A History of Hopi Jewelry

A History of Hopi Jewelry

 

A Brief History of Hopi Jewelry

The Hopi people are renowned for their spirituality and their skill as silversmiths. These two characteristics come together to create jewelry that blends tradition, spirituality and exquisite workmanship.

Distinctive Features of Hopi Jewelry

Hopi jewelry often features animals, important to the Hopi as spirit guides. Other common themes include fertility, represented by crops and plants, and the spirit world, represented by Katsinam or prayer feathers.

The truly distinctive feature of Hopi jewelry, however, is the use of the overlay technique. In this technique, the artist uses two sheets of silver. The jewelry maker etches a design into one sheet, then cuts out part of the top sheet to allow the design to show through. The artist then solders the sheets together.

In a typical Hopi piece, the top layer is highly polished, and the bottom layer is unpolished. Over time, the silver develops a patina caused by oxidation. It is a unique, striking look.

Early Trade In Jewelry

Many people think of the classic turquoise and silver combination when they think of Native American jewelry. Turquoise is sacred to Native American artisans, who call this gemstone “the stone of life.”

While Native Americans always traded jewelry with one another, the Zuni and Navajo tribes were the first to craft rings, necklaces and other jewelry items to sell. These pieces featured finely detailed work and polished stones in shades of blue and green. In the late 1800s and early 1900s, people interested in Native American crafts made the Zuni and Navajo tribes famous owing to their jewelry. These same jewelry buyers largely ignored the Hopi jewelry makers.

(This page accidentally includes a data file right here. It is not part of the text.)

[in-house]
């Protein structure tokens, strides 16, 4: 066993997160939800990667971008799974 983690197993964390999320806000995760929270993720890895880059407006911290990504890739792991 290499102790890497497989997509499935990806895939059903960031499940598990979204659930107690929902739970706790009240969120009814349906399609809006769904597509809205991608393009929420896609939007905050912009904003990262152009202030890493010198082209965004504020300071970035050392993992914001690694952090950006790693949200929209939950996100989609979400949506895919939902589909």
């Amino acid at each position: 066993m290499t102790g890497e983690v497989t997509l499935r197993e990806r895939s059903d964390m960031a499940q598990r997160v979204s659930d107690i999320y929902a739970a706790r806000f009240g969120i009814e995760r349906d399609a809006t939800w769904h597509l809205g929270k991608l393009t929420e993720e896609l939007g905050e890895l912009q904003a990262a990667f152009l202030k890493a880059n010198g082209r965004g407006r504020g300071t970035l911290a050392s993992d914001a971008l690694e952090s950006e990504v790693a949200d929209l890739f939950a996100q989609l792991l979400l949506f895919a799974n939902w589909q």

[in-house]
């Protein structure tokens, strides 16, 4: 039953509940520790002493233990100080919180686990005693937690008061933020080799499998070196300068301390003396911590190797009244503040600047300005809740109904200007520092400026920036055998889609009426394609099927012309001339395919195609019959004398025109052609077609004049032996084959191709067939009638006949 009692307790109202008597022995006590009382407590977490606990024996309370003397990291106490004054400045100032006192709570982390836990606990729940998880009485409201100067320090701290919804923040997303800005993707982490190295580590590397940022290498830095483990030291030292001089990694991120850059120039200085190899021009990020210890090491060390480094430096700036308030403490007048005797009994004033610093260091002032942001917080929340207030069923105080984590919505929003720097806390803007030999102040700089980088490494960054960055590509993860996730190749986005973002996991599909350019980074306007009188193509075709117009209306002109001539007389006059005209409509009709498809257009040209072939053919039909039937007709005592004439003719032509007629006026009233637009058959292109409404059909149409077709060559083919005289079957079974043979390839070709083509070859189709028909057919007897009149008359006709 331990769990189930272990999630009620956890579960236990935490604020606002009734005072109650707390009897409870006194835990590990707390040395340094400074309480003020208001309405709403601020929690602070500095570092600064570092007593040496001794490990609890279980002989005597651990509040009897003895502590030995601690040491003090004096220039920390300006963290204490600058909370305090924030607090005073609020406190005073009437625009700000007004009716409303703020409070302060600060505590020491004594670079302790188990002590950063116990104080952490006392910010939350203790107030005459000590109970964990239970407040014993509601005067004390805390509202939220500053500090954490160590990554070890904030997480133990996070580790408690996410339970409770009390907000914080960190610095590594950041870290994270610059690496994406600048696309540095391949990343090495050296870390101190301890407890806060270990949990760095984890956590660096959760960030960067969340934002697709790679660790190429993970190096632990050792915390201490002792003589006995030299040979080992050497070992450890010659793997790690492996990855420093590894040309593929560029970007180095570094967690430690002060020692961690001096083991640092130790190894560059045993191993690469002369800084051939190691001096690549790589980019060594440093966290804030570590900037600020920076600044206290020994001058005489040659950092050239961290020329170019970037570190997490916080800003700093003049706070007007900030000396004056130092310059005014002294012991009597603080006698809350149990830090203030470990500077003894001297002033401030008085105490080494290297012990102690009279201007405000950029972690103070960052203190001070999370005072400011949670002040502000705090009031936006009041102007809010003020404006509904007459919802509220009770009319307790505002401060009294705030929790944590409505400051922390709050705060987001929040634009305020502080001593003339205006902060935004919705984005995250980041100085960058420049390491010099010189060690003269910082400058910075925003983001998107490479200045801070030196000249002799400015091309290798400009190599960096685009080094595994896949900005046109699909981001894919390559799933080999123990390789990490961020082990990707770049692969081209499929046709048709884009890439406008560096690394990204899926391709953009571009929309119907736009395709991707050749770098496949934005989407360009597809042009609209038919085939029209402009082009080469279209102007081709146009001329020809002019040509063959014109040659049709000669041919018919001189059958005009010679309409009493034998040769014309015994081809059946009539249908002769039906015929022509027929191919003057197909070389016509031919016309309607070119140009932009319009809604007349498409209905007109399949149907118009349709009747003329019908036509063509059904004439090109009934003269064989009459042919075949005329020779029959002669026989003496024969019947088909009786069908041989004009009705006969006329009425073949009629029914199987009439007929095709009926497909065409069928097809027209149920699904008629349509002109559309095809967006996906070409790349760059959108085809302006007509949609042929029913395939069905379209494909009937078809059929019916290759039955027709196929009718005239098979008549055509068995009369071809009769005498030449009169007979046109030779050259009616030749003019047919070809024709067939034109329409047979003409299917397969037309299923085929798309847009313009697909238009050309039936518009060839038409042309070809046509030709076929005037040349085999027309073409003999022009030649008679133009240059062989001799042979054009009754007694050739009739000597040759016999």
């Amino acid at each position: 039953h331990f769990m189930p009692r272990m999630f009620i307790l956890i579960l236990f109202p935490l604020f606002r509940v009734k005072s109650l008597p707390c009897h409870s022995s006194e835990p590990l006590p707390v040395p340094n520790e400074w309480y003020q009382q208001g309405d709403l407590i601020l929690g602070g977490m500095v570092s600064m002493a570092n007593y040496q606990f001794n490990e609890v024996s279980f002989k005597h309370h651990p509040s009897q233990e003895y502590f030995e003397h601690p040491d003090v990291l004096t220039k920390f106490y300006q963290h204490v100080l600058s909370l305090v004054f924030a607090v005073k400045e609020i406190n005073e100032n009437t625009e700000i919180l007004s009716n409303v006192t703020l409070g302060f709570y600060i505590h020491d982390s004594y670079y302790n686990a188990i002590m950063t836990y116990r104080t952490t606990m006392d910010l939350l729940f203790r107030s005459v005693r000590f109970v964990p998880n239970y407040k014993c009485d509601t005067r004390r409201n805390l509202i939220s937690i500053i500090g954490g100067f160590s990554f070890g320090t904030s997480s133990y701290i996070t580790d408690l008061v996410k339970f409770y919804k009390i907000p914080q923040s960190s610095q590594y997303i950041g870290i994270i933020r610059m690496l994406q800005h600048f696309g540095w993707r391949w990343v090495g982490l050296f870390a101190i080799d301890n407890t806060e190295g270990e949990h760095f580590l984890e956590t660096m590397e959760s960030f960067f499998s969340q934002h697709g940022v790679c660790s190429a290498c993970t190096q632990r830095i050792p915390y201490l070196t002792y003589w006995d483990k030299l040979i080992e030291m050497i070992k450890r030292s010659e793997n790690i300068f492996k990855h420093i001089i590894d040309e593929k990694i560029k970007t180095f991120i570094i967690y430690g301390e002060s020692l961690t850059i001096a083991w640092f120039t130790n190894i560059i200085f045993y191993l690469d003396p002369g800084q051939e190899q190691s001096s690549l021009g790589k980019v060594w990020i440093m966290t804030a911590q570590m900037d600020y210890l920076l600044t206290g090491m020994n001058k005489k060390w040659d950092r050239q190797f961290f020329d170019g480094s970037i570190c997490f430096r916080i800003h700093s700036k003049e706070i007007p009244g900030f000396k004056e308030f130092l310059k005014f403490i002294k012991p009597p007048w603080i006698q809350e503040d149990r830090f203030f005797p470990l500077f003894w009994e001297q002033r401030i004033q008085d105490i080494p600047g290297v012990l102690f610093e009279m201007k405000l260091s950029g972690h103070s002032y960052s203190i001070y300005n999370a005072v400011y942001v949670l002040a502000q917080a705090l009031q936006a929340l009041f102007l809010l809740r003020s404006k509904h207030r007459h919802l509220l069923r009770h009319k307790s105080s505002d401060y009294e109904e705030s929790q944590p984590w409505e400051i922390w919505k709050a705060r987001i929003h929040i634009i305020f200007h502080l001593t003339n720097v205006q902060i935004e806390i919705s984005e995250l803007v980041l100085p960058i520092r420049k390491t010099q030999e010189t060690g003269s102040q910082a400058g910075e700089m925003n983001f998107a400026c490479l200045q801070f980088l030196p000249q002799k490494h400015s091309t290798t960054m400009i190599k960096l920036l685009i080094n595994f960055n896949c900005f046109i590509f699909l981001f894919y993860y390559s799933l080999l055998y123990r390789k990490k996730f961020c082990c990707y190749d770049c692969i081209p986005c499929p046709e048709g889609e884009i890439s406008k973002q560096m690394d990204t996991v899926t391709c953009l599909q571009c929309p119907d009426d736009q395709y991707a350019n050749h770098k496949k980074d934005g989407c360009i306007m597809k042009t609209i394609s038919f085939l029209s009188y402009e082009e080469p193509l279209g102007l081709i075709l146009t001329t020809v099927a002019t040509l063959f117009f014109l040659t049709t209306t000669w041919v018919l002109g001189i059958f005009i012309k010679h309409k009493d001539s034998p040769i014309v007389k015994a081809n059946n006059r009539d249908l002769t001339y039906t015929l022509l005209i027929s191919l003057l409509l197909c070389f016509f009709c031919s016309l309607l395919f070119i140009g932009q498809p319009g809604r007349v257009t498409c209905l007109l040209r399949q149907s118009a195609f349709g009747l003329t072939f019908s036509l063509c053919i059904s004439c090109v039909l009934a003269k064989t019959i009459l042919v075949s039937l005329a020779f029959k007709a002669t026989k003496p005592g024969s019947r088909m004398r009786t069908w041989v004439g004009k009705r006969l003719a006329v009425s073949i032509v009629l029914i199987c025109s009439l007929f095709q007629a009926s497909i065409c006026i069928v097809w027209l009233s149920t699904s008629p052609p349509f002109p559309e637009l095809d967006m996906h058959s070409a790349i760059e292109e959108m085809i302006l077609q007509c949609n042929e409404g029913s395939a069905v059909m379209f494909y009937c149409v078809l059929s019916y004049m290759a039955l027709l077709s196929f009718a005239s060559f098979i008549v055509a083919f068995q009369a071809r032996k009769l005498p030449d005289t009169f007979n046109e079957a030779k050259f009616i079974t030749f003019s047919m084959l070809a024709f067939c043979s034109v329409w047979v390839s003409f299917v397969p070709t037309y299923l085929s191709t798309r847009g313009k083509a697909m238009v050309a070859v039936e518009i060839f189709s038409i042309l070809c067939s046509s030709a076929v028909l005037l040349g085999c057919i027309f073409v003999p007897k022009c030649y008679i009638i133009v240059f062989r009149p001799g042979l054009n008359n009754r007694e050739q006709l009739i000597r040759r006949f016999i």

An Extraordinary Woman

That all changed when an extraordinary woman named Mary-Russell Ferrell Colton moved to Arizona. Originally from Pennsylvania, Colton founded the Museum of Northern Arizona in 1928. She became fascinated by traditional Hopi crafts, including weaving, textiles, Katsinam and silversmithing. She spent years studying these crafts, writing about them, and collecting Hopi artifacts.

Her paintings show enormous appreciation for the natural beauty and the Native American residents of her adopted state. Among her many initiatives was the Hopi Craftsman Show, which she founded in 1930 to introduce Hopi artisans to the world.

A Lasting Legacy

She encouraged Hopi silversmiths to develop their own style in order to stand out among the other tribes who made jewelry. In response, Hopi artisans began using their pottery, textile and Katsinam symbols in the jewelry. This would make the Hopi overlay stand out as its own unique craft. This style is still known as the Hopi overlay.

The Hopi Craftsman Show continues as a vibrant display of Hopi art to this day. A celebrated artist and ethnographer, Colton was inducted into the Arizona Women’s Hall of Fame in 1981.

Celebrate Hopi Artists at Kachina House

At Kachina House, we are proud to carry a wonderful selection of jewelry made by well-known Hopi artists. As the largest distributor of Native American arts and crafts in Arizona, we carry the finest Hopi artworks, including jewelry with the distinctive overlay technique. We also sell genuine vintage jewelry you won’t find anywhere else. If you want the stunning look of silver inlay, visit us at our showroom or online.

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